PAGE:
I was reading a study online the other day that suggested that members of the generation we know as millennials will hold 10 to 14 jobs by the age of 35. Assuming high school graduation at 18 and a four-year degree putting them into the workforce by 22, that’s an average of one new job every 10 to 14 months.
That concept is incredibly random to those that have only held one or two jobs for the past 100 years or so.
Still, it dives to a deeper notion that citizens of the 21st century aren’t happy in one place. We’re very mobile and, to use an older term, somewhat transient. Is technology to blame for some of these characteristics? Probably. Forced in part by the nature of the tech we rely on, and carry in our pockets and purses every day, we have become a 140-character, short- attention-span-society.
The difference between digital natives (anyone under 30) and digital immigrants (anyone not) creates this technological generation gap is that is worth exploring if, for no other reason, to promote better understanding of the motivations of our more senior colleagues, as well as of those whippersnappers.
Do millennials lack staying power? Or are baby boomers too close to retirement to be ambitious?
It’s not just about the technology. It could have something to do with the fact that millenials earn less than baby boomers in their prime. BusinessInsider.com suggests that today’s 25 to 34 year olds earn 20 percent less than the same age group in 1989. It might follow that millennials are moving around so much in order to look for higher pay. It is even less encouraging that the same study says young adults today, with a degree and debt, earn the same as young adults in 1989 with no degree.
However, in stark contrast, millennials are saving for retirement over than 100 percent more than their 1989 counterparts. So, they’re making the most of their meager salaries.
And, make no mistake about it, these young professionals are invading the workforce like never before. They are part of your office or organization, and they’re rapidly taking over. As such, it behooves us all to take a stab at understanding their perspective. Likewise, millennials need to know that baby boomers aren’t just old and out of touch. There’s a lot of institutional knowledge and wisdom there. Michigan’s West Midland Family Center has done exhaustive research on the differences between the generations. Here are three, key takeaways from baby boomers and millennials that each could learn from the other.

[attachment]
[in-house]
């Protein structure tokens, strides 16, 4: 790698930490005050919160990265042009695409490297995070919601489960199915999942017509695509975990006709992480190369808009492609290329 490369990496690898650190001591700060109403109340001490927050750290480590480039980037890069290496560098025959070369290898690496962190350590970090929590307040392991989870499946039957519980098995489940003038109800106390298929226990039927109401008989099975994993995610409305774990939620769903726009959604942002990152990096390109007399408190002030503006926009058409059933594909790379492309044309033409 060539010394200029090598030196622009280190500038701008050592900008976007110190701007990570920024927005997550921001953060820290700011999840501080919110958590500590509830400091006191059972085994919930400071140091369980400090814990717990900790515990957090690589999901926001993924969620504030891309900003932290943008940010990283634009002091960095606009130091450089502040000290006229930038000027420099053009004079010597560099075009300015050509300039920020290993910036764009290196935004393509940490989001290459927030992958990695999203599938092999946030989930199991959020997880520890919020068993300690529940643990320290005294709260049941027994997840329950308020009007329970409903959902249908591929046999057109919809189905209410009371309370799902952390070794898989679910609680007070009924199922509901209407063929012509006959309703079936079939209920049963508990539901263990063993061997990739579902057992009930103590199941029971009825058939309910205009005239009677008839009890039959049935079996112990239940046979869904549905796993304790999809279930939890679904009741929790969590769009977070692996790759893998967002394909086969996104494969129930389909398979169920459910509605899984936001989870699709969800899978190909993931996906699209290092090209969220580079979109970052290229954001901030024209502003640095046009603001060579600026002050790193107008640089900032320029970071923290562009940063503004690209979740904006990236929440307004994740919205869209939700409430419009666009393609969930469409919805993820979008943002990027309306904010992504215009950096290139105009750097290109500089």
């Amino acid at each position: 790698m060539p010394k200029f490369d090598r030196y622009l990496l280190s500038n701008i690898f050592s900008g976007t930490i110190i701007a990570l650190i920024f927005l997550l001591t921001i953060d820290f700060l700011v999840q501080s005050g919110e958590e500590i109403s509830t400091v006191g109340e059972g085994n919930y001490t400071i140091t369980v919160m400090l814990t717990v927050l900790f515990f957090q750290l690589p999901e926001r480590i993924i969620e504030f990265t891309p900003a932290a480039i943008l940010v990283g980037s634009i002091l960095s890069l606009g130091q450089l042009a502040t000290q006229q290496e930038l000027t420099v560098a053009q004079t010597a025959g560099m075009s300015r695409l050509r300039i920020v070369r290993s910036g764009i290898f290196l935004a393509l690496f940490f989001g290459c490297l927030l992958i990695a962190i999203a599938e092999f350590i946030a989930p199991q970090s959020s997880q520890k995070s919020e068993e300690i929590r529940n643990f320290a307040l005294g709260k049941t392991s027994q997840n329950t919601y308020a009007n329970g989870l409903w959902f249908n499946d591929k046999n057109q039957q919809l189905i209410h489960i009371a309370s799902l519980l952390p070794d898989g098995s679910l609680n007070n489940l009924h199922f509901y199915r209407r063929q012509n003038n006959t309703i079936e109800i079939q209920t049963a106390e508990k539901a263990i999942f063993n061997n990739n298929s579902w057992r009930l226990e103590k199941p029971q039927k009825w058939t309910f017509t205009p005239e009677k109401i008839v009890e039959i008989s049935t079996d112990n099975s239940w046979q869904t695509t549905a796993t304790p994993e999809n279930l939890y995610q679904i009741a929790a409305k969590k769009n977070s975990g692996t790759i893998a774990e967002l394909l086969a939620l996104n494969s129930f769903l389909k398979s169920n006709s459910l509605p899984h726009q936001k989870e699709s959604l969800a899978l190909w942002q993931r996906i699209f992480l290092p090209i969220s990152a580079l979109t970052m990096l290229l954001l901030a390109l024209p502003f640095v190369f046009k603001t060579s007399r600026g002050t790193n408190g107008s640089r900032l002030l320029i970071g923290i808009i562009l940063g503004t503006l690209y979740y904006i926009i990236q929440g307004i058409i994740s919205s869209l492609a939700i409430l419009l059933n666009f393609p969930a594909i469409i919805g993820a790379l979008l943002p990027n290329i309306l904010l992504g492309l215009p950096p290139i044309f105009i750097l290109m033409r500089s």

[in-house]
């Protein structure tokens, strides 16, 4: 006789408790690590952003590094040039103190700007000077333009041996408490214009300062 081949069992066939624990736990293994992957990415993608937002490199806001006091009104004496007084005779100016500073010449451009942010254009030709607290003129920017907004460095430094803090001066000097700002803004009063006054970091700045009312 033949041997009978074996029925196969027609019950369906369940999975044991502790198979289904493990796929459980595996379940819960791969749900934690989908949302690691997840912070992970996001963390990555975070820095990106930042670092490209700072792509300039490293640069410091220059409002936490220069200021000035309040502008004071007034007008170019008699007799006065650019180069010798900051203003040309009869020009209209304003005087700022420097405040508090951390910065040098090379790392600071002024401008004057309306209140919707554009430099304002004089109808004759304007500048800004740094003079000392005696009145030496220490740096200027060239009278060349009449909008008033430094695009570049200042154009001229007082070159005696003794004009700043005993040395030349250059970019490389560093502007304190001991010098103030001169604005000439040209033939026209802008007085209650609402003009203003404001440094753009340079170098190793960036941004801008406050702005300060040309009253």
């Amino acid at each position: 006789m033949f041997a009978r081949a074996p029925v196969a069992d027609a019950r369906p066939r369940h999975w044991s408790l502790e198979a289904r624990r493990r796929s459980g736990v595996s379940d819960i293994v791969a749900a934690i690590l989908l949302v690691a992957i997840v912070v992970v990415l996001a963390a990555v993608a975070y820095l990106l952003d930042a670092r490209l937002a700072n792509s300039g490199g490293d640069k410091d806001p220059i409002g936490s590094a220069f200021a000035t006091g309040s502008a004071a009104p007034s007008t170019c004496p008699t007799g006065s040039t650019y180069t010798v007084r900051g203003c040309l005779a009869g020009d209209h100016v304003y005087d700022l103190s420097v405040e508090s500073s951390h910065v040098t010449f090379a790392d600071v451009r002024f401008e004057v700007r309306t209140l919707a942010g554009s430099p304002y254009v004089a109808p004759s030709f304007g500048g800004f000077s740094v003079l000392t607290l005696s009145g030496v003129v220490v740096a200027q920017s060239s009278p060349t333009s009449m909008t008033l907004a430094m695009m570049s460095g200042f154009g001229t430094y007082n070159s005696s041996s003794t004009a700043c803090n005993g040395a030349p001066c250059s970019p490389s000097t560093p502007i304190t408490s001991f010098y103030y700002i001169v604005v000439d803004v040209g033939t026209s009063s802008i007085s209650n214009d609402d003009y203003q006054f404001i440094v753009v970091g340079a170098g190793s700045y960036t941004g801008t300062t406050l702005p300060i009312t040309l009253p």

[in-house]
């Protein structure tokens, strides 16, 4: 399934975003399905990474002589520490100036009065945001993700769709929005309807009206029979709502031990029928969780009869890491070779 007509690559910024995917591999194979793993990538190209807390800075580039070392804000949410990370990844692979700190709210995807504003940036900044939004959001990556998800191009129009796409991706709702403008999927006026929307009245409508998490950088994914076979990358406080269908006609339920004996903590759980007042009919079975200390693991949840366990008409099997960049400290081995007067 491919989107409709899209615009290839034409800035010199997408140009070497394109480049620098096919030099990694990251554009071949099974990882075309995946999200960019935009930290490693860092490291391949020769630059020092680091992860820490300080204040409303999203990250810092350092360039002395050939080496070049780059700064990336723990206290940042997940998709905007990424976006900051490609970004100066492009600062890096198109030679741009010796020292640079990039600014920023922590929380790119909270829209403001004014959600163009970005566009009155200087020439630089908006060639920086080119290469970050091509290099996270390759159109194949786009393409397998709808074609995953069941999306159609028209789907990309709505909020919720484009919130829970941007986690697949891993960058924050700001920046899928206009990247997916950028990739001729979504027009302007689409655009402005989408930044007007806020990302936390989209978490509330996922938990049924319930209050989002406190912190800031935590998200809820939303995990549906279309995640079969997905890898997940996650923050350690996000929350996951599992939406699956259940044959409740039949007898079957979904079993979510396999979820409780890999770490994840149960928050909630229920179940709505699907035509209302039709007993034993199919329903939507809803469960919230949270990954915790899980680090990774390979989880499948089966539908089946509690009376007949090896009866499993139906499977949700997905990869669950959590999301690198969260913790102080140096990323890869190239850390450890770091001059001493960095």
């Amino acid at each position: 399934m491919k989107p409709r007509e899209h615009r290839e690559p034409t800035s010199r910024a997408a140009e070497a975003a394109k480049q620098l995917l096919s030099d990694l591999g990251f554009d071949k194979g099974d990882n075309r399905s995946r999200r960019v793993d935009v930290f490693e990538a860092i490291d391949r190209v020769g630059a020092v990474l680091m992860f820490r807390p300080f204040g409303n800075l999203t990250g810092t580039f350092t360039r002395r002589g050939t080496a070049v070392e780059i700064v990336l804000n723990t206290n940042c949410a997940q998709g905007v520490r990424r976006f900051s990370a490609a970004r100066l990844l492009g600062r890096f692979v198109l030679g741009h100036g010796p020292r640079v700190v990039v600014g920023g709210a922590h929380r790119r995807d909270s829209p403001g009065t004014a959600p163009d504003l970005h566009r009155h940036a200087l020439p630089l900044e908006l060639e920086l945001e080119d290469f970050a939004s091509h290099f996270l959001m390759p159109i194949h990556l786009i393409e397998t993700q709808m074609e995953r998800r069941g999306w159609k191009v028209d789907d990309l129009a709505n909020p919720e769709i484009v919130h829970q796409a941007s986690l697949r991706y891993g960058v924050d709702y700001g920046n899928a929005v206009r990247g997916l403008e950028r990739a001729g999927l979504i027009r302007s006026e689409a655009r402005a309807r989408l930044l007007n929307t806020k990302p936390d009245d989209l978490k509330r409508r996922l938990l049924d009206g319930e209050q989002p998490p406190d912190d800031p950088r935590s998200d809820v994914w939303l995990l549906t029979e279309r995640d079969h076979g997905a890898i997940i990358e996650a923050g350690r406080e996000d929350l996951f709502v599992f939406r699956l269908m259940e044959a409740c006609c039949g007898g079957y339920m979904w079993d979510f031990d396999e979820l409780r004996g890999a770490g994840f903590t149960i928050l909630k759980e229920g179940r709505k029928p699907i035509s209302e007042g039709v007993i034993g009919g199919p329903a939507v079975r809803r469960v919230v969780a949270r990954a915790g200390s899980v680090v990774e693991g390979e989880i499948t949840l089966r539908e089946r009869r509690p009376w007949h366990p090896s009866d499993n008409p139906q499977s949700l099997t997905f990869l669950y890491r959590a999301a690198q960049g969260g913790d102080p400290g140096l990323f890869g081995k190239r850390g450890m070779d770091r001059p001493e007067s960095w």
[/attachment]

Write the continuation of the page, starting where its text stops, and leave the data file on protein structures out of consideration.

THREE THINGS BABY BOOMERS SHOULD KNOW ABOUT MILLENNIALS
- Millennials never knew a time without technology. Their brains developed around an understanding of how modern things work. As much as boomers may “get” technology, they’ll never “get” it the same way. It’s second nature to millennials.
- Contrary to common belief, millennials do not have an innate sense of entitlement. However, a job is more a means to an end, rather than a career way of life. It fills time between weekends. They will be diligent workers and good contributors, but at 5 p.m., they’re gone. When the job gets boring, they’ll be looking for another one.
- Millenials like a creative, team-oriented and interactive work environment. They will challenge the notion that something should be done just “because that’s the way it’s always been done.”
THREE THINGS MILLENNIALS SHOULD KNOW ABOUT BOOMERS
- Boomers invented the 50-hour workweek. They are driven, but not always the best at work/life balance.
- Boomers’ careers tend to define them. They expect their work to matter. They may only have two or three jobs in their entire life.
- Many boomers, however, in later career stages have pushed hard for years and are beginning to wonder if it was worth it.
I was talking to a colleague in the Government PIO world the other day and I brought up the stat about millennials and job retention. He looked aghast, proudly proclaiming that he has only held one job for more than 30 years.
“Be where you are,” he’d say.
I thought about that and realized that, to him, it was a matter of responsibility – to his employer, to his family and to himself. However, what if holding onto that job for three decades actually held him back from achieving greater things? He’s frequently told me about the 300 or so pages he’s written of a disjointed novel. “I’ll finish it when I retire,” was the usual response.
However, tomorrow is promised to no one.
In that sense, perhaps, millennials are onto something. Maybe ‘be where you are’ applies to them more than we realize. Could it be that they ‘are where they are’ at any given time because they’re always looking for the next challenge?
The point is that both groups are sowing their oats to the beat of their generational drum. Whether someone has 14 jobs by age 35 or one job for 35 years, the key is to maximize the present experience. Don’t live for tomorrow, or next year, or retirement.
Each and every day, be where you are.